They were right, but what was it that had made them think so?

Twenty-four hours before, the immense ice-field and the island had turned half round, and in consequence of this displacement they were no longer on the west, but on the east of the ice-wall!



Two hours later all had returned to Fort Hope, and the next day the sun for the first time shone upon that part of the coast which was formerly on the west of the island. Kalumah, to whom this phenomenon was familiar, had been right, and if the sun had not been the guilty party neither had the compass!

The position of Victoria Island with regard to the cardinal points was again completely changed. Since it had broken loose from the mainland the island—and not only the island, but the vast ice field in which it was enclosed—had turned half round. This displacement proved that the ice-field was not connected with the continent, and that the thaw would soon set in.

“Well, Lieutenant,” said Mrs. Barnett, “this change of front is certainly in our favour. Cape Bathurst and Fort Hope are now turned towards the north-east, in other words towards the point nearest to the continent, and the ice-wall, through which our boat could only have made its way by a difficult and dangerous passage, is no longer between us and America. And so all is for the best, is it not?” added Mrs. Barnett with a smile.

“Indeed it is,” replied Hobson, who fully realised all that was involved in this change of the position of Victoria Island.

No incident occurred between the 10th and 21st March, but there were indications of the approaching change of season. The temperature varied from 43° to 50° Fahrenheit, and it appeared likely that the breaking up of the ice would commence suddenly. Fresh crevasses opened, and the unfrozen water flooded the surface of the ice. As the whalers poetically express it, the “wounds of the ice-field bled copiously,” and the opening of these “wounds” was accompanied by a sound like the roar of artillery. A warm rain fell for several hours, and accelerated the dissolution of the solid coating of the ocean.

The birds, ptarmigans, puffins, ducks, &c., which had deserted the island in the beginning of the winter, now returned in large numbers. Marbre and Sabine killed a few of them, and on some were found the tickets tied round their necks by the Lieutenant several months before. Flocks of white trumpeter swans also reappeared, and filled the air with their loud clarion tones; whilst the quadrupeds, rodents, and carnivora alike continued to frequent the vicinity of the fort like tame domestic animals.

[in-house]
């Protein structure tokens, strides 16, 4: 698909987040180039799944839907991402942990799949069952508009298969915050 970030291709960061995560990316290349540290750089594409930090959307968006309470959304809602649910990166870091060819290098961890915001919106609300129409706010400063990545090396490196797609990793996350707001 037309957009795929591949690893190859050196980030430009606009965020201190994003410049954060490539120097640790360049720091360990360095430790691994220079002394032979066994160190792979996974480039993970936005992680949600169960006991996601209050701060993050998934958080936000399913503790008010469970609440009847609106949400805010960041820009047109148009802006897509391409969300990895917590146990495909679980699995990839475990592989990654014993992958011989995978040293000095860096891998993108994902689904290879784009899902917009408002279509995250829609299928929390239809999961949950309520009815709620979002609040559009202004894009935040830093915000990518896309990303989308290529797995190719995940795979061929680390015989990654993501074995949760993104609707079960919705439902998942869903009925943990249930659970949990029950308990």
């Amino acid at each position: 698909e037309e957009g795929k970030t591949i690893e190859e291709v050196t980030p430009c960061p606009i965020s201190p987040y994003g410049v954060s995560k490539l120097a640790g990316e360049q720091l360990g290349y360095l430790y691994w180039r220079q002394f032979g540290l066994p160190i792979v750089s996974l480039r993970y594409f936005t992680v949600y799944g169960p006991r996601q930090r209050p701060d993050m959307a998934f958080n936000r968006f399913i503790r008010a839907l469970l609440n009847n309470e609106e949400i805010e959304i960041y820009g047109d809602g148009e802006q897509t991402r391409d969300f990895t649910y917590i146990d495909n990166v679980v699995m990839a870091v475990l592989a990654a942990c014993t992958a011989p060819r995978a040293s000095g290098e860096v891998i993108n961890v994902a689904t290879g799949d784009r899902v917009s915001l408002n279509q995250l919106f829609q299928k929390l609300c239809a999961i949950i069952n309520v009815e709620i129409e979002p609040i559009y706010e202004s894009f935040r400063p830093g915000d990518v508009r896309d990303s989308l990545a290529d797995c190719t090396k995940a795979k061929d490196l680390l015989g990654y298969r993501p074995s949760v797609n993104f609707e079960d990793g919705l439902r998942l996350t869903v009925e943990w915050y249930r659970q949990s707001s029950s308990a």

Whenever the state of the sky permitted, which was almost every day, Hobson took the altitude of the sun. Sometimes Mrs Barnett, who had become quite expert in handling the sextant, assisted him, or took the observation in his stead. It was now most important to note the very slightest changes in the latitude and longitude of the island. It was still doubtful to which current it would be subject after the thaw, and the question whether it would be drifted north or south was the chief subject of the discussions between the Lieutenant and Mrs Barnett.

The brave lady had always given proof of an energy superior to that of most of her sex, and now she was to be seen every day braving fatigue, and venturing on to the half decomposed, or “pancake” ice, in all weathers, through snow or rain, and on her return to the factory ready to cheer and help everybody, and to superintend all that was going on. We must add that her efforts were ably seconded by the faithful Madge.

Mrs Barnett had compelled herself to look the future firmly in the face, and although she could not fail to fear for the safety of all, and sad presentiments haunted her, she never allowed herself to betray any uneasiness. Her courage and confidence never seemed to waver, she was as ever the kind encouraging friend of each and all, and none could have dreamt of the conflict of spirit going on beneath her quiet exterior demeanour. Lieutenant Hobson’s admiration of her character was unbounded, and he had also entire confidence in Kalumah, often trusting to her natural instinct as implicitly as a hunter to that of his dog.

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The Fur Country Part 02 Page 61

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